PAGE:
# Restore biblatex installation

I messed up my `biblatex` installation by attempting to manually upgrade it. Right now, basic commands like `\textcite` cause an `Undefined control sequence` error.

As a user of Ubuntu 16.04, TeX Life was either preinstalled or I installed it with `apt` some time ago. Now, I wanted to upgrade `biblatex` (to use a feature introduced in version 3.3), and thus downloaded version 3.7 from sourceforge. Following the instructions in the README, I used the `.tds.tgz` archive and placed the under `texmf` tree.

While writing this post, I realise that I put the files in the wrong place: I put them into `/usr/share/texlive/texmf/`, while the instructions say `/usr/share/texmf-local/` (which doesn't exist) or `/usr/local/share/texmf/` (which is empty but for the single file `ls-R`). So, I probably should have used one of the local ones, creating missing intermediate directories (would that have worked while keeping TeX Live as it is?).

What is the best way to recover from this situation? Should I remove all of TeX Live through the package manager and reinstall it? Or can I manually undo the replacements using some TeX Live repository?

• I would at first remove all auxiliary files and recompile. One always get tons of error when switching biblatex versions. Btw: You will need also a new biber. Aug 7, 2017 at 10:52
• Since Ubuntu 16.04 ships with TeX live 2015 it could be that there are version incompatibilities with other packages when trying to install `biblatex` 3.7/Biber 2.7. You will always need matching versions of `biblatex` and Biber. If you want an up-to-date system you could look at installing vanilla TeX live (see here). But before you do anything else, try what Ulrike suggested, maybe you are lucky and it is indeed only the temporary files that cause trouble here. Aug 7, 2017 at 11:06
• For manual installs see also How can I manually install a LaTeX package (Debian/Ubuntu Linux)? and How do I install an individual package on a Linux system? But note that I would never recommend installing packages manually or even updating them manually. If you have an old TeX live either live with the fact that you are not at the cutting edge of development or get a current TeX live (on Debian that often means not installing the apt version). Aug 7, 2017 at 11:08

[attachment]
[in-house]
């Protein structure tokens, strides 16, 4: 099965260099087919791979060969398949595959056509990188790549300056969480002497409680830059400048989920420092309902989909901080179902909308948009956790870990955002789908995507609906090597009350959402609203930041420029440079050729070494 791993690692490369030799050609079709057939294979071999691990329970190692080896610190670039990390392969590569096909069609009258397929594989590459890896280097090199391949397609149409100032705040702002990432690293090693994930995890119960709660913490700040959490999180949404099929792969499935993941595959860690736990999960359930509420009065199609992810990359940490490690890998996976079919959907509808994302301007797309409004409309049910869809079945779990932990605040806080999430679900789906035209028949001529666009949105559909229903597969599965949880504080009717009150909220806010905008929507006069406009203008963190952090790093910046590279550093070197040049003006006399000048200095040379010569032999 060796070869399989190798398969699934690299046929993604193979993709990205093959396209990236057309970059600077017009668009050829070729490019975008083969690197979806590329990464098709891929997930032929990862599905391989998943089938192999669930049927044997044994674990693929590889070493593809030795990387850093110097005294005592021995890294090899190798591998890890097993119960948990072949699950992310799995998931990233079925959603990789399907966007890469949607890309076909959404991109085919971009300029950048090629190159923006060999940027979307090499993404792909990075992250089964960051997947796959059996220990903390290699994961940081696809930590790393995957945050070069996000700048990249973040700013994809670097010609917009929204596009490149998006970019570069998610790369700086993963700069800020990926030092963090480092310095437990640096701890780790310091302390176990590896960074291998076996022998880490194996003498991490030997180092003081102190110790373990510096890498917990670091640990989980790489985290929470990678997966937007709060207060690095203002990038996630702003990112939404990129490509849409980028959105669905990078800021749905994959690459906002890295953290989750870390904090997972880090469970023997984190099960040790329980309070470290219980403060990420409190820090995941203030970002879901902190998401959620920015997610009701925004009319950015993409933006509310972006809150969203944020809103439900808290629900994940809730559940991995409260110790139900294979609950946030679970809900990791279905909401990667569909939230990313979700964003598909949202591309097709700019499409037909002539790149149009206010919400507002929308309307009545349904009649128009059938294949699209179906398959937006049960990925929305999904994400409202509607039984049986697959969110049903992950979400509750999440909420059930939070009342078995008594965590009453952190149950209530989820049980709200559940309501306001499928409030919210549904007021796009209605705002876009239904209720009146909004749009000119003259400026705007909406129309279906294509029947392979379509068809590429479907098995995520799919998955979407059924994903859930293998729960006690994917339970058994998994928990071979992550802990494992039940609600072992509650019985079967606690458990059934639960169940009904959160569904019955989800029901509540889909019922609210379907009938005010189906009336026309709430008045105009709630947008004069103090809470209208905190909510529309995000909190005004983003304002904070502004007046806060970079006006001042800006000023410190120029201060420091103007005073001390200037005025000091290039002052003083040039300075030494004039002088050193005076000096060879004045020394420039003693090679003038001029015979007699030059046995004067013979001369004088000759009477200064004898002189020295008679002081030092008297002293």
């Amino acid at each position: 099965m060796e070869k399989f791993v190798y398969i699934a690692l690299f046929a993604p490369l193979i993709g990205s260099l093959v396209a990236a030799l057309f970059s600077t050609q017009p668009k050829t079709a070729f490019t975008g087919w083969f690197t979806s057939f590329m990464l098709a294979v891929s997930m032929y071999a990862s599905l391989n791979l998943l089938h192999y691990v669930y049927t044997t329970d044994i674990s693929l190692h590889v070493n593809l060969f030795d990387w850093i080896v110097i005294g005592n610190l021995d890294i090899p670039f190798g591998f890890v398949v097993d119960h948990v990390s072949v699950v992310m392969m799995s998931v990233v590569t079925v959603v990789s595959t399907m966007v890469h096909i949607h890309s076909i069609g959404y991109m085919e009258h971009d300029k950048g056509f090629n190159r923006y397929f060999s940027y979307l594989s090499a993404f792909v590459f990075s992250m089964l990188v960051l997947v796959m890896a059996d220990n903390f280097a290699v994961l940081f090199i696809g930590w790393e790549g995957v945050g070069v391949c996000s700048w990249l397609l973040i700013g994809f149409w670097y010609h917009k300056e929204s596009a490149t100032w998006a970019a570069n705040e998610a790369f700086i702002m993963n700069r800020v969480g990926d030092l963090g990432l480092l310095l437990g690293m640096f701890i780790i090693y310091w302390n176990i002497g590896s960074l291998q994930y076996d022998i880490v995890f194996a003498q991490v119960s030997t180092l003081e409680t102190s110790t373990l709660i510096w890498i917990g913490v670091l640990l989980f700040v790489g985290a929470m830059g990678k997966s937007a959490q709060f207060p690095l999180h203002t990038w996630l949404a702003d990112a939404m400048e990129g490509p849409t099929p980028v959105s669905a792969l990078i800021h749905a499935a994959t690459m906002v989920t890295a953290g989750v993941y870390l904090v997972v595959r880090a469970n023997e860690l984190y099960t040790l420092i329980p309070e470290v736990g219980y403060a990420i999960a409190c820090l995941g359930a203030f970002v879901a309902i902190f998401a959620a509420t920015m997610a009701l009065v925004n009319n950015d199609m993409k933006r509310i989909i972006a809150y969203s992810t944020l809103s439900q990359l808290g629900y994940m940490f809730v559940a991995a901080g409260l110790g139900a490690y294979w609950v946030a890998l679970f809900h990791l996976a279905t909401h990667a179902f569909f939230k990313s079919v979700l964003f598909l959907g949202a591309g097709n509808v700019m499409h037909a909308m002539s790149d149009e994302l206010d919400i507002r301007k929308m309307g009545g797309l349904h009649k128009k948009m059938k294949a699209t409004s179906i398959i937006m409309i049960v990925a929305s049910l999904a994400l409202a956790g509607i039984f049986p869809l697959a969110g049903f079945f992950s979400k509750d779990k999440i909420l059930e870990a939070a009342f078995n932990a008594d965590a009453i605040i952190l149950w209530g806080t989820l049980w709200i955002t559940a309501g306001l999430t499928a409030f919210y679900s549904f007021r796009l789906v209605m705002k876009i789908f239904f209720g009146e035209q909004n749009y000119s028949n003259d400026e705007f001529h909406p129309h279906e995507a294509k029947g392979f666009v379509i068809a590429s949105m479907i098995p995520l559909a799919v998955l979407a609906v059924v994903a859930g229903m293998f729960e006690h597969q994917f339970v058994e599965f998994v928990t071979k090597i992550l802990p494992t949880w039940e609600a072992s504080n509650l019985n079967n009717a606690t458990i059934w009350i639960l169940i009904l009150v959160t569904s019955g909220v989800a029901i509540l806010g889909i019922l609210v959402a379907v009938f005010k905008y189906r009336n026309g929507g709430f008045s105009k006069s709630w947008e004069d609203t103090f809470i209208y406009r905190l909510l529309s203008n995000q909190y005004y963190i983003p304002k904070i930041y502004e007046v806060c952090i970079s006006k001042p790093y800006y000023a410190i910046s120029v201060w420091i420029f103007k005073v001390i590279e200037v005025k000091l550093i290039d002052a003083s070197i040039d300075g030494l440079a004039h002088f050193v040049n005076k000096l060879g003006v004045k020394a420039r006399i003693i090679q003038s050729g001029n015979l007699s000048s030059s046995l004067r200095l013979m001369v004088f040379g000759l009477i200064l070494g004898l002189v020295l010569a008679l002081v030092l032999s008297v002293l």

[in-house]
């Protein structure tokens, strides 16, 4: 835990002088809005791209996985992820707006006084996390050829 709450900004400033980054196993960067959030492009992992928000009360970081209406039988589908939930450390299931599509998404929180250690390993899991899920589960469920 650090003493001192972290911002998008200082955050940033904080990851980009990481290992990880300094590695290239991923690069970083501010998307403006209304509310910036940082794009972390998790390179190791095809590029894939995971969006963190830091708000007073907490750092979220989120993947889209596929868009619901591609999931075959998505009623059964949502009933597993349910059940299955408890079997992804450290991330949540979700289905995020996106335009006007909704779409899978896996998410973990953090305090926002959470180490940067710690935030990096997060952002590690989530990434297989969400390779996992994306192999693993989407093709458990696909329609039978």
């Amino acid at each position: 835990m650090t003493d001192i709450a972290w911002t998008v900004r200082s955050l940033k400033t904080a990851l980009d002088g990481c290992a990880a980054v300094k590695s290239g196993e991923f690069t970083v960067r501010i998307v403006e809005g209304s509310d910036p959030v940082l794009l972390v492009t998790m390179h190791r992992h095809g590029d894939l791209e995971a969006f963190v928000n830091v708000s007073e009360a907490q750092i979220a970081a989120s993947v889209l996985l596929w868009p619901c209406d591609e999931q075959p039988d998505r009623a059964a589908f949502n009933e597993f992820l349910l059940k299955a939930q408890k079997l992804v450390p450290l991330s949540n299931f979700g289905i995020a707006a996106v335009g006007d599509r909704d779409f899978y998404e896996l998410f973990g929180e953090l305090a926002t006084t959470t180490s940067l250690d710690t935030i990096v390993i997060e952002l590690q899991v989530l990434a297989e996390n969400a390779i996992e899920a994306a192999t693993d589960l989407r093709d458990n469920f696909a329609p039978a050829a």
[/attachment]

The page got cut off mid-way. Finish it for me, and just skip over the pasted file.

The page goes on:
• @UlrikeFischer Thanks, I had updated `biber` to version 2.7 (it seemed to have worked) and I had recompiled from scratch. I left that all out to keep the post focused.
– lenz
Aug 7, 2017 at 11:32
• @moewe Thanks, that sounds reasonable. By getting a current TeX Live, do you mean the vanilla one (is only the installation process "vanilla", or is it a light-weight version or something)?
– lenz
Aug 7, 2017 at 11:35

If you have overwritten files that were installed via `apt` on your system, you can try to re-install the relevant package via `apt`, so `apt-get install --reinstall` or `aptitude reinstall` seem like good candidates. `biblatex` should live in `texlive-bibtex-extra`, so that is the package you need to restore.
It is always risky to manually install `biblatex` or other packages, because there might be dependencies and version incompatibilities. Normally packages should be installed only via your distribution's facilities. While it may be possible to install small packages with little dependencies (and dependencies only on very stable packages, or stable parts of packages) manually, for larger packages such as `biblatex` things are more likely to go wrong. `biblatex`, for starters, needs the correct Biber version. All contributed `biblatex` styles need to be kept in sync with `biblatex`. And then `biblatex` depends at least on recent features of `babel`, `polyglossia` (if loaded) and `xstring`.
If you want to have a current TeX live system you should look into installing a "vanilla" TeX live directly from TUG and not via your Linux distribution. The TeX live shipped by Linux distributions is often quite stable, and that often means also slightly outdated. "Vanilla" TeX live installations allow you to use `tlmgr` to install and update packages.